The Lansdowne Symphony Orchestra and conductor Reuben Blundell release American Discoveries, a continuation of their series of promoting previously unrecorded orchestral repertoire unearthed at the Fleischer Collection in Philadelphia. This collection features music by three female composers whose work merits more attention: Priscilla Alden Beach, Linda Robbins Coleman, and Alexandra Pierce.
|02||For A Beautiful Land|
For A Beautiful Land
Behemoth, in five short movementsAlexandra Pierce (b. 1934)
|03||I. quarter note = 80|
I. quarter note = 80
|04||II. Delicately, yet assertive, eighth note = 128|
II. Delicately, yet assertive, eighth note = 128
|05||III. quarter note = 63|
III. quarter note = 63
|06||IV. quarter note = 63|
IV. quarter note = 63
|07||V. Jazzy, quarter note = 112|
V. Jazzy, quarter note = 112
The Lansdowne Symphony Orchestra and conductor Reuben Blundell release American Discoveries, a continuation of their series of promoting previously unrecorded orchestral repertoire. This collection features music by three female composers: Priscilla Alden Beach, Linda Robbins Coleman, and Alexandra Pierce.
Priscilla Alden Beach’s City Trees reflects her studies at Eastman School of Music in the 1920’s and more specifically the influence of composition mentor Howard Hanson. The work is in a ternary form, with languid outer sections and a heroic internal più mosso. Beach’s writing is evocative and colorful, painting vivid scenes with lush orchestration.
Linda Robbins Coleman’s Copland-esque For A Beautiful Land is an homage both to her home state of Iowa but also a general paean to the natural world. Heroic, expansive gestures are contrasted by playful sections featuring sections of the orchestra. The overall tone is extroverted, alternating between rhapsodic and rhythmically taut material.
Alexandra Pierce’s five movement Behemoth is the most ambitious work in this collection. A tone poem that utilizes the rich colors of the orchestra to their fullest effect, Behemoth is inspired by the Book of Job from the Old Testament, and by humanity’s struggle with existence. The first movement features ominous textures framed by dark harmonies and insistent snare drum punctuations. The second movement is scherzo-like, with short gestures on the temple block imitating passagework in the orchestra. The work’s only slow movement is the third, a melancholy unfolding of melodic ideas that are split between the oboe and horn. The short fourth movement fuses the temple block and snare drum material from the first and second movements, creating anticipation by keeping the pitched instruments mostly at bay before the final movement. The fifth and last movement takes an unexpected turn towards the burlesque, placing much of the melodic material in the bass instruments. Instead of resolving the built up tension that has accumulated throughout the work, Pierce chooses instead to layer it with subtle sardonic humor, closing this piece in a cloud of ambiguity.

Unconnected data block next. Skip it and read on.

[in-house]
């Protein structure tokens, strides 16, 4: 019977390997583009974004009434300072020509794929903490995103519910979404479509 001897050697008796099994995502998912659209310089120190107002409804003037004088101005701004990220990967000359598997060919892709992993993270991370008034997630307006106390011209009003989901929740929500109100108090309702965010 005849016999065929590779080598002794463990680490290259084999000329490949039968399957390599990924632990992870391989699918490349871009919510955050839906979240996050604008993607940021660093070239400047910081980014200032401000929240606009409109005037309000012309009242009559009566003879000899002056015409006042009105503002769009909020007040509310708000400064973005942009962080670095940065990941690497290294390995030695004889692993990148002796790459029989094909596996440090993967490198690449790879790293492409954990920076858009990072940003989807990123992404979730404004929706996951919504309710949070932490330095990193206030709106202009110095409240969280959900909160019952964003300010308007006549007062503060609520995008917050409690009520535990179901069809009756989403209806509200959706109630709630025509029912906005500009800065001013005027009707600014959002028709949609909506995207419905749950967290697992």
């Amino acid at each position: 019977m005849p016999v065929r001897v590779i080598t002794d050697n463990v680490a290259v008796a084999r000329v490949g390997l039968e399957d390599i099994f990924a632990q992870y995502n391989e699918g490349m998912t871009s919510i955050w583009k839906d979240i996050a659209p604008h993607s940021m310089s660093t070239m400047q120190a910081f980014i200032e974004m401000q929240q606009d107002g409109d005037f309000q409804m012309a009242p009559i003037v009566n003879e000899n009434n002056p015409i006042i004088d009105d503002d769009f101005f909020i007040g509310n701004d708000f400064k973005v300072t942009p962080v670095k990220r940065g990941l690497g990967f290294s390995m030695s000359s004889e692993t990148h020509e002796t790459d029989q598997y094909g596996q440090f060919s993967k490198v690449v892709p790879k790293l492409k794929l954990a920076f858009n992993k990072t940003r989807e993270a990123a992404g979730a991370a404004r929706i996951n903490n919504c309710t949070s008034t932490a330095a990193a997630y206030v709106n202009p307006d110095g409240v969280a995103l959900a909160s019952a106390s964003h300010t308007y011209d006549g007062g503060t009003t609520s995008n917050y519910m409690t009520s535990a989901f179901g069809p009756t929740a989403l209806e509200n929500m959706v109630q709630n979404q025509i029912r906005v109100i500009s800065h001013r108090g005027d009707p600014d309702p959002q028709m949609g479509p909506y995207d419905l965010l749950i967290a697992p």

Throughout, Blundell leads the Lansdowne Symphony admirably, coaxing vibrant colors and spirited playing from the group. This collection continues Blundell’s admirable work advocating for corners of the American orchestral legacy that have not been exhaustively explored.
– Dan Lippel
Recorded at the Upper Darby Performing Arts Center, Drexel Hill, PA
November 2, 2019 (Beach)
December 7, 2019 (Coleman)
February 4, 2020 (Pierce)
Producer: Reuben Blundell
Engineer: Chris Gately